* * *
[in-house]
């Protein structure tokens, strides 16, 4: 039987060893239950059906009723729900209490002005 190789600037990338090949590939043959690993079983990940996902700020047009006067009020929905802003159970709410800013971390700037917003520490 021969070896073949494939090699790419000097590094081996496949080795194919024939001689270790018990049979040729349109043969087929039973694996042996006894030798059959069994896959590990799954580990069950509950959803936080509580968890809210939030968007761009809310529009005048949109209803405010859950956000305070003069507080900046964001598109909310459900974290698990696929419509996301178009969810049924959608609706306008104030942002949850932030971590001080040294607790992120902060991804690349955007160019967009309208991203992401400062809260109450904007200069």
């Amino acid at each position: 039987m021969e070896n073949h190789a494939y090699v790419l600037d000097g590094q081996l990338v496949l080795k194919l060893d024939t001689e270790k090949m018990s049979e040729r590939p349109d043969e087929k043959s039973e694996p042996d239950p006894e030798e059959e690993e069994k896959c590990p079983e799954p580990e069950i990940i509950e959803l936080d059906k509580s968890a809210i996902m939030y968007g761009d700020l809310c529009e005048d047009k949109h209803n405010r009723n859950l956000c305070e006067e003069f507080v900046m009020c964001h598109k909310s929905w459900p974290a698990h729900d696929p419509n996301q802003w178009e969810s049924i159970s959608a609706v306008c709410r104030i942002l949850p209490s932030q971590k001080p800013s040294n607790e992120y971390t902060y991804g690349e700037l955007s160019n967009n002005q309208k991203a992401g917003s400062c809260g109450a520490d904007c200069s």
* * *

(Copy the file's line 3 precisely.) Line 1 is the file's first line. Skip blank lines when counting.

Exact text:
């Amino acid at each position: 039987m021969e070896n073949h190789a494939y090699v790419l600037d000097g590094q081996l990338v496949l080795k194919l060893d024939t001689e270790k090949m018990s049979e040729r590939p349109d043969e087929k043959s039973e694996p042996d239950p006894e030798e059959e690993e069994k896959c590990p079983e799954p580990e069950i990940i509950e959803l936080d059906k509580s968890a809210i996902m939030y968007g761009d700020l809310c529009e005048d047009k949109h209803n405010r009723n859950l956000c305070e006067e003069f507080v900046m009020c964001h598109k909310s929905w459900p974290a698990h729900d696929p419509n996301q802003w178009e969810s049924i159970s959608a609706v306008c709410r104030i942002l949850p209490s932030q971590k001080p800013s040294n607790e992120y971390t902060y991804g690349e700037l955007s160019n967009n002005q309208k991203a992401g917003s400062c809260g109450a520490d904007c200069s």